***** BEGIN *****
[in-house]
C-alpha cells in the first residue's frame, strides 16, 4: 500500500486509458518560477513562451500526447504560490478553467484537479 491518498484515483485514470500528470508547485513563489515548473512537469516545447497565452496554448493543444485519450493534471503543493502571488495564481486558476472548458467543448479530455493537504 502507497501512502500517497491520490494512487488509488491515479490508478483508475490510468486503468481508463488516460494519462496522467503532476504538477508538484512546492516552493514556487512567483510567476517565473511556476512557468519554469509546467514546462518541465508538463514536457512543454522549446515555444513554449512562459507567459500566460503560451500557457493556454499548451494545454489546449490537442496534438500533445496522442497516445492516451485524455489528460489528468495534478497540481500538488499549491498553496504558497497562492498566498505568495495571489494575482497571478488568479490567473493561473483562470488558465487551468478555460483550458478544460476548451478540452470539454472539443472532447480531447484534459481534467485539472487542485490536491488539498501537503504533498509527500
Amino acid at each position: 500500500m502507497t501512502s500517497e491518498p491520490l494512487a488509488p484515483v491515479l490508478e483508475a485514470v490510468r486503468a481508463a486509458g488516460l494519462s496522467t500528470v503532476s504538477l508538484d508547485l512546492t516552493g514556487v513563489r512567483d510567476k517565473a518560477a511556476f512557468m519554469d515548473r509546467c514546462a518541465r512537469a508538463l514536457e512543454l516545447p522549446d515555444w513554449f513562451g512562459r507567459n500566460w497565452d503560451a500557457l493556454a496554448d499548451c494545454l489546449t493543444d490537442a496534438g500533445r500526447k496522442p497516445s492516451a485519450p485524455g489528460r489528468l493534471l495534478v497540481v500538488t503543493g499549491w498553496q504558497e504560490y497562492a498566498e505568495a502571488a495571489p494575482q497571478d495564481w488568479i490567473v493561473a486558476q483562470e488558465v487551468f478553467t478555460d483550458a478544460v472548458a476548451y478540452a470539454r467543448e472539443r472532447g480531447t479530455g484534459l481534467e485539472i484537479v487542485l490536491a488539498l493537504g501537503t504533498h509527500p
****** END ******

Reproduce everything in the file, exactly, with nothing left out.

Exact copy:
[in-house]
C-alpha cells in the first residue's frame, strides 16, 4: 500500500486509458518560477513562451500526447504560490478553467484537479 491518498484515483485514470500528470508547485513563489515548473512537469516545447497565452496554448493543444485519450493534471503543493502571488495564481486558476472548458467543448479530455493537504 502507497501512502500517497491520490494512487488509488491515479490508478483508475490510468486503468481508463488516460494519462496522467503532476504538477508538484512546492516552493514556487512567483510567476517565473511556476512557468519554469509546467514546462518541465508538463514536457512543454522549446515555444513554449512562459507567459500566460503560451500557457493556454499548451494545454489546449490537442496534438500533445496522442497516445492516451485524455489528460489528468495534478497540481500538488499549491498553496504558497497562492498566498505568495495571489494575482497571478488568479490567473493561473483562470488558465487551468478555460483550458478544460476548451478540452470539454472539443472532447480531447484534459481534467485539472487542485490536491488539498501537503504533498509527500
Amino acid at each position: 500500500m502507497t501512502s500517497e491518498p491520490l494512487a488509488p484515483v491515479l490508478e483508475a485514470v490510468r486503468a481508463a486509458g488516460l494519462s496522467t500528470v503532476s504538477l508538484d508547485l512546492t516552493g514556487v513563489r512567483d510567476k517565473a518560477a511556476f512557468m519554469d515548473r509546467c514546462a518541465r512537469a508538463l514536457e512543454l516545447p522549446d515555444w513554449f513562451g512562459r507567459n500566460w497565452d503560451a500557457l493556454a496554448d499548451c494545454l489546449t493543444d490537442a496534438g500533445r500526447k496522442p497516445s492516451a485519450p485524455g489528460r489528468l493534471l495534478v497540481v500538488t503543493g499549491w498553496q504558497e504560490y497562492a498566498e505568495a502571488a495571489p494575482q497571478d495564481w488568479i490567473v493561473a486558476q483562470e488558465v487551468f478553467t478555460d483550458a478544460v472548458a476548451y478540452a470539454r467543448e472539443r472532447g480531447t479530455g484534459l481534467e485539472i484537479v487542485l490536491a488539498l493537504g501537503t504533498h509527500p